There were families along on the trip, and I watched them, too. With their phones turned off and tucked away in waterproof bags, they paddled through the quiet together, whispering about the minnows and wondering what might live in that hollow log on shore. Slowing down in places like this feeds us in important ways. As a writer, I walked away from my canoe at the end of the day full of ideas, full of images and poetry and fresh air. I was ready to hit the library, finish my research, and get to work on Over and Under the Pond. But maybe even more important than that, spending time in the quiet of a cold snowy trail or a warm mountain pond reminds us to slow down. To look. Listen. And wonder. That’s my biggest hope for these books – that they’ll bring families together on the couch for a cozy story and then outdoors to wonder, too.


Over and Under the Pond is out now, order your copy today.

Guest Blog Post | Sarah Lemon’s Inspiration for Done Dirt Cheap

Sarah Lemon has momentarily put down her motorcycle to talk to us about the journey that brought her to write her debut novel: Done Dirt Cheap.

Take it away Sarah!

Done Dirt Cheap Inspiration

Writing at times feels like a superpower, unwieldy in my hands, not something I’m fully in control of, but a power that lets me raise my fingers and pull fragments of my world together into something new and beautiful. I can point to shards of glinting glass in the whole and talk about how that piece came to be. Done Dirt Cheap came from many places in my life and history. But for today, I want to tell you how it almost never happened.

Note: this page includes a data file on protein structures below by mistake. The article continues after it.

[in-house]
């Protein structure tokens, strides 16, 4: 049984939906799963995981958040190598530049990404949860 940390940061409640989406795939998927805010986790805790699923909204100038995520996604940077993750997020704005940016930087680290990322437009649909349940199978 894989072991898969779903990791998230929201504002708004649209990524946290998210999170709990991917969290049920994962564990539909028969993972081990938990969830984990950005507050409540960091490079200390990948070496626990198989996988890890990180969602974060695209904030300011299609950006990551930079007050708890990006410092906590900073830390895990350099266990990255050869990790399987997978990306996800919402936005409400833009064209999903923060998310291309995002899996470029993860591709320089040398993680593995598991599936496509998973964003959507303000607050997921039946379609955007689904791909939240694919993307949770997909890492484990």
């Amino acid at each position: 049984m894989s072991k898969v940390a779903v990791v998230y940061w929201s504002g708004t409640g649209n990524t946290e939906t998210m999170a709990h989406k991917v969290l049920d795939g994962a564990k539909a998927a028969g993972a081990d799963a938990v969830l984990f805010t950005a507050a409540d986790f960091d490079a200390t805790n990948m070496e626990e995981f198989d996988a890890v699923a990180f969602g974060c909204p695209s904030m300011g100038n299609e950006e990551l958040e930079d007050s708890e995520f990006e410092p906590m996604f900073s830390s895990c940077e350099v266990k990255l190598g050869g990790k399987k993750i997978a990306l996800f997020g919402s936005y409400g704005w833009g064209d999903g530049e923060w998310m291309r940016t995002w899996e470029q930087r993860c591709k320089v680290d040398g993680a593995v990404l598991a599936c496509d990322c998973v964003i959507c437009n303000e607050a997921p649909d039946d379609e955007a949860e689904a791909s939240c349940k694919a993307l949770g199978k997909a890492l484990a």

There’s an unspoken rule in Art: Don’t talk about how much you suck, your fear, or how tenuous it feels. Unless it’s in a self-deprecating show of humility as someone is handing you the Pulitzer.

It’s part of success—the sheen of it, like a rainbow slick of oil on water.

But I’m not always great with rules and clear water is better than oil.

Done Dirt Cheap only happened because of a lesson I had learned a long time ago, on the back of a monster dirt-bike, on which I couldn’t touch the ground even when I pointed my toes.